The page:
Word to those who think the Internet spells the end of traditional print media: "hacker journalists" have arrived to save the day. (Read "The State of the Media: Not Good.")
A cadre of newly minted media whiz kids, who mix high-tech savvy with hard-nosed reporting skills, are taking a closer look at ways in which 21st century code-crunching and old-fashioned reporting can not only coexist but also thrive. And the first batch of them has just emerged from Northwestern University's Medill School of Journalism. (See 10 ways your job will change.)
They've just completed a new master's program at Medill with scholarships from the John S. and James L. Knight Foundation aimed at training programmers in basic journalism so they can better understand how technology is impacting the industry and trying to engineer change down the road. Medill isn't the only higher-education institution blending computer programming and journalism; at other schools such as the Georgia Institute of Technology and the University of California, Berkeley, traditional J-school programs are incorporating a dose of tech-thumping. Spurred by the success of content-driven websites such as Digg, which creates a front page of news stories based on what readers deem most popular each day, the brains behind these new programs are trying to capitalize on ways in which sophisticated programming can make the delivery of news more accessible.
Programmers and journalists may seem like strange bedfellows; many criticize the Internet for the layoffs, buyouts and bleeding bottom lines that characterize the news business today. But, as emphasized by a report released last month by PricewaterhouseCoopers and the World Association of Newspapers, traditional news outlets must "cross the digital abyss" if they wish to survive. The problem, of course, is scraping together the capital to invest in new technologies. (Read "How to Save Your Newspaper.")
These kinds of forecasts prompted Rich Gordon, director of digital innovation at Medill, to convince the Knight Foundation in 2007 to start funding the new curriculum. Recognizing that traditional news platforms are struggling to keep content relevant online, Gordon, the former new-media director for the Miami Herald Publishing Co., approached the problem a different way. "Instead of media organizations always playing catch-up, the objective should be for them to incorporate data in new and different ways from the very beginning," Gordon says, noting that, in addition to Digg, websites such as ProPublica, EveryBlock and PolitiFact have achieved this goal successfully. "It makes perfect sense to have programmers involved with this effort from the very beginning." (See the 50 best websites of 2008.)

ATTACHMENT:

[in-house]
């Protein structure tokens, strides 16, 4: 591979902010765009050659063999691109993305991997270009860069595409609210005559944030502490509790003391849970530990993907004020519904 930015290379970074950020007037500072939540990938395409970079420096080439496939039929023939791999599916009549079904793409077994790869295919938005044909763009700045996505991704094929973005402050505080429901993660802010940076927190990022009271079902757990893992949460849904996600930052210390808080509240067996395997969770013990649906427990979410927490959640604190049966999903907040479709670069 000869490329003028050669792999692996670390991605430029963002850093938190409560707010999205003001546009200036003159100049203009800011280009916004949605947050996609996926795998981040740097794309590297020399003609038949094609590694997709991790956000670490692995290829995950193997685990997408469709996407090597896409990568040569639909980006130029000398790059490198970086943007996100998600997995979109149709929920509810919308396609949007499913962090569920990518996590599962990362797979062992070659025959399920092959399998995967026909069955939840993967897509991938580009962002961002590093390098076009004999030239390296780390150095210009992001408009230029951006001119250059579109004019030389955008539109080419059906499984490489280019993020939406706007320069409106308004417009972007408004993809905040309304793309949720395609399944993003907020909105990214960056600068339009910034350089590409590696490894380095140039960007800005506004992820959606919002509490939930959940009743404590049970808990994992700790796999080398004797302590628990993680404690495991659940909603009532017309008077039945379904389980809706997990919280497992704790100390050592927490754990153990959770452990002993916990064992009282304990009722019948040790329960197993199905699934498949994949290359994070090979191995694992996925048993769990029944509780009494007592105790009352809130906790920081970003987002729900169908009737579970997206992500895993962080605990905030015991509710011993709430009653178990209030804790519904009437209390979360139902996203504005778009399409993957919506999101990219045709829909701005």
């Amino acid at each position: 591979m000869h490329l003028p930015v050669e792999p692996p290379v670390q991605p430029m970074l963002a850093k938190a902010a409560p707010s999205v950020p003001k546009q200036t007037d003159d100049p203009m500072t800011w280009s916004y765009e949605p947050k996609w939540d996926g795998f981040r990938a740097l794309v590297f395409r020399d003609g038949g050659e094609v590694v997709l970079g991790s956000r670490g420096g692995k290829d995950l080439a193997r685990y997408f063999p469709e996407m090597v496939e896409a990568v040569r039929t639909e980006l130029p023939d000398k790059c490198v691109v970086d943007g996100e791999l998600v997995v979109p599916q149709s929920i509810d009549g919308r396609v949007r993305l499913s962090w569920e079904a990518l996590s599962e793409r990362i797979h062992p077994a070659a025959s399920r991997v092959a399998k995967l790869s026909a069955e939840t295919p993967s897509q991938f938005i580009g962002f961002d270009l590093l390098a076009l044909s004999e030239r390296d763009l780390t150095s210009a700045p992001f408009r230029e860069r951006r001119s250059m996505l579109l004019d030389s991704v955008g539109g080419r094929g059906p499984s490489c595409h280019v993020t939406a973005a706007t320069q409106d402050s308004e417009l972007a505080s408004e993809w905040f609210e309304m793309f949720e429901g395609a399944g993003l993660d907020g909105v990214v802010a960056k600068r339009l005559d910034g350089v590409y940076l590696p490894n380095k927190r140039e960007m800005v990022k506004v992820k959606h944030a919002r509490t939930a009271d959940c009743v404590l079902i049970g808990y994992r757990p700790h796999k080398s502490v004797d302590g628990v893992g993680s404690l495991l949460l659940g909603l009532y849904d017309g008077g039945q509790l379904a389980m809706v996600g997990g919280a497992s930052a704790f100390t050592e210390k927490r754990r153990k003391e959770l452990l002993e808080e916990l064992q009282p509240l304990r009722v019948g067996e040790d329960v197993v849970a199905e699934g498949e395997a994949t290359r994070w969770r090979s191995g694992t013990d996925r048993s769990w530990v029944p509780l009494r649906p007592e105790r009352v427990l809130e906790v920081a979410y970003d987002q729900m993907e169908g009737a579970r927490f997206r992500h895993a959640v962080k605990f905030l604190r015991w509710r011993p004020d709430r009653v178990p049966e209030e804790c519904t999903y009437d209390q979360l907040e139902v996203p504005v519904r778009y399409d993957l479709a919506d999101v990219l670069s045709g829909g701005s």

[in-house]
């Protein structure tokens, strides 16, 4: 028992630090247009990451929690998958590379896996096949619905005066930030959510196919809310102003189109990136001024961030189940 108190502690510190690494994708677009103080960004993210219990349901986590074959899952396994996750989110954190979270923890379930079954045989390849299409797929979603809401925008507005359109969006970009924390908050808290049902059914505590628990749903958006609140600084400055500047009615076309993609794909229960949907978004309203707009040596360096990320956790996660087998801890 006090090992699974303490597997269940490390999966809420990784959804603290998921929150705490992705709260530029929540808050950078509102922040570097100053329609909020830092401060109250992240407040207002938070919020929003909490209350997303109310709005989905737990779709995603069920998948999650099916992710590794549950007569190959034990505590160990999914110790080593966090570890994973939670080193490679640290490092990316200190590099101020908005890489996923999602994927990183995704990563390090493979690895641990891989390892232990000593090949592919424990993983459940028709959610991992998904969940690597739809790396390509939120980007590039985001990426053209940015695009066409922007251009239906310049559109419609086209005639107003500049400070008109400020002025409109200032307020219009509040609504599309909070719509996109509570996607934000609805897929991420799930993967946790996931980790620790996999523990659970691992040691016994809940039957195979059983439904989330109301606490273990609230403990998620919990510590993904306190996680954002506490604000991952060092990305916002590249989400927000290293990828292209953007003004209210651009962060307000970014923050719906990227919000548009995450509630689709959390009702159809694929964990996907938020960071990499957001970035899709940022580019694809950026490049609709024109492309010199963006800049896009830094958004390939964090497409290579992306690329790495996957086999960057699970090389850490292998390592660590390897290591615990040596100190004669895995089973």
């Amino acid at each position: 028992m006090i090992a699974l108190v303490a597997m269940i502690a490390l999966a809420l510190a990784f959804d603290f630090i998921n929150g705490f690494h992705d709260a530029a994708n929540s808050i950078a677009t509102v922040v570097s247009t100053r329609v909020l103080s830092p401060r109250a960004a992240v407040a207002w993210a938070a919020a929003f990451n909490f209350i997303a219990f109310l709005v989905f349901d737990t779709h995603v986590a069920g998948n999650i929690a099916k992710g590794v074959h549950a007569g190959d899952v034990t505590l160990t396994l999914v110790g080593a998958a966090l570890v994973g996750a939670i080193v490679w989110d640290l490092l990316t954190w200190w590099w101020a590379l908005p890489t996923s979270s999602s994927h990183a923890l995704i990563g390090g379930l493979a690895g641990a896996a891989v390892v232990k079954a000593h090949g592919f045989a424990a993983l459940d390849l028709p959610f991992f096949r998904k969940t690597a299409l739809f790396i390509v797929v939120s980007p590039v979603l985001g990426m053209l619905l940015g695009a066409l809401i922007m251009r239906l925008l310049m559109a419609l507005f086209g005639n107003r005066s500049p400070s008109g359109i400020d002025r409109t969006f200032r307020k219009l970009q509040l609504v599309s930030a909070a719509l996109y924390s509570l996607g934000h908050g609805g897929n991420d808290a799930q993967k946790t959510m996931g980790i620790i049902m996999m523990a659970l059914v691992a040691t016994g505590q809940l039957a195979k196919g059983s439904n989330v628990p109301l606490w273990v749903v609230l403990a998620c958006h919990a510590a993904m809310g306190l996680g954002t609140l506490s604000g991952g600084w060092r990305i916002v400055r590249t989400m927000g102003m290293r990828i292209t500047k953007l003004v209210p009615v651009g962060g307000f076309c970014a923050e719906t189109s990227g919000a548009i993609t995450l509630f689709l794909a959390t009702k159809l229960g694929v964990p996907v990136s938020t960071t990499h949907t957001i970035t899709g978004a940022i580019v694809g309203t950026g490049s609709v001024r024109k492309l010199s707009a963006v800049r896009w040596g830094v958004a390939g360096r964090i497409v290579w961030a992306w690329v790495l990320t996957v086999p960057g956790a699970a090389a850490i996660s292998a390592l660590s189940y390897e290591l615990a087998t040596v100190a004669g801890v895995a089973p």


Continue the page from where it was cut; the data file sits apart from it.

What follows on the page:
One of Medill's new graduates, a 31-year-old software developer named Brian Boyer, starts in June as the inaugural "news applications editor" at the Chicago Tribune. In this job, Boyer will be writing applications for the paper's website to accompany investigative reports and present data to readers in formats such as searchable databases and interactive charts. "The forms of journalism might be changing, but the role of the media to inform the public and hold government accountable remains the same," says Boyer, who coined the term "hacker journalist" to describe this new breed of newsman. "That's where technologists can help."
Coursework in Medill's new program is rigorous. For most of the first three academic quarters, students take classes at the school's Chicago campus that emphasize news reporting, content creation and the needs of media consumers. In the final quarter, scholarship recipients team up with students from more traditional journalism backgrounds and develop an application or service that addresses specific problems; Boyer was part of a team that built a prototype to improve readers' experience when posting comments on the Cedar Rapids Gazette's website. In an e-mail, he said of their News Mixer project: "It is, IMHO, still the only application that explores the full potential of Facebook Connect."
At the Georgia Institute of Technology in Atlanta, a three-year-old program in "computational journalism" helps computer-science majors study how journalists gather, organize and utilize information, then take these workflows and see how technology can make the processes easier. Says Professor Irfan Essa: "We're trying to get people aware of what computations and software programs can do for their day-to-day work. This kind of thinking has enabled technology to streamline workflows in dozens of other industries. There's no reason it can't work in journalism, too."
Meanwhile, the journalism school at the University of Missouri has started introducing graduate-level journalism students to programming with computer-assisted reporting that delves into the basics of database management. Similarly, the University of California, Berkeley, requires students in its graduate school of journalism to take a six-week, boot campstyle course in Web development, during which they are taught the basics of XML, HTML and other coding languages commonly used on websites today.
"While the core skills of journalism will always be solid reporting and clear writing, it's not just about storytelling anymore," says Berkeley's director of new media Paul Grabowicz. He adds that although some old-school media companies may be "slow" or "hesitant" or too broke to hire techies, they will be forced to do so in order to compete with more entrepreneurial ventures.
Boyer, the original hacker journalist, prefers to put it differently, likening the paradigm shift to the old adage that if you can't beat 'em, join 'em. "If the source of the tumult in the news business is technology," he says, "then journalism needs more nerds."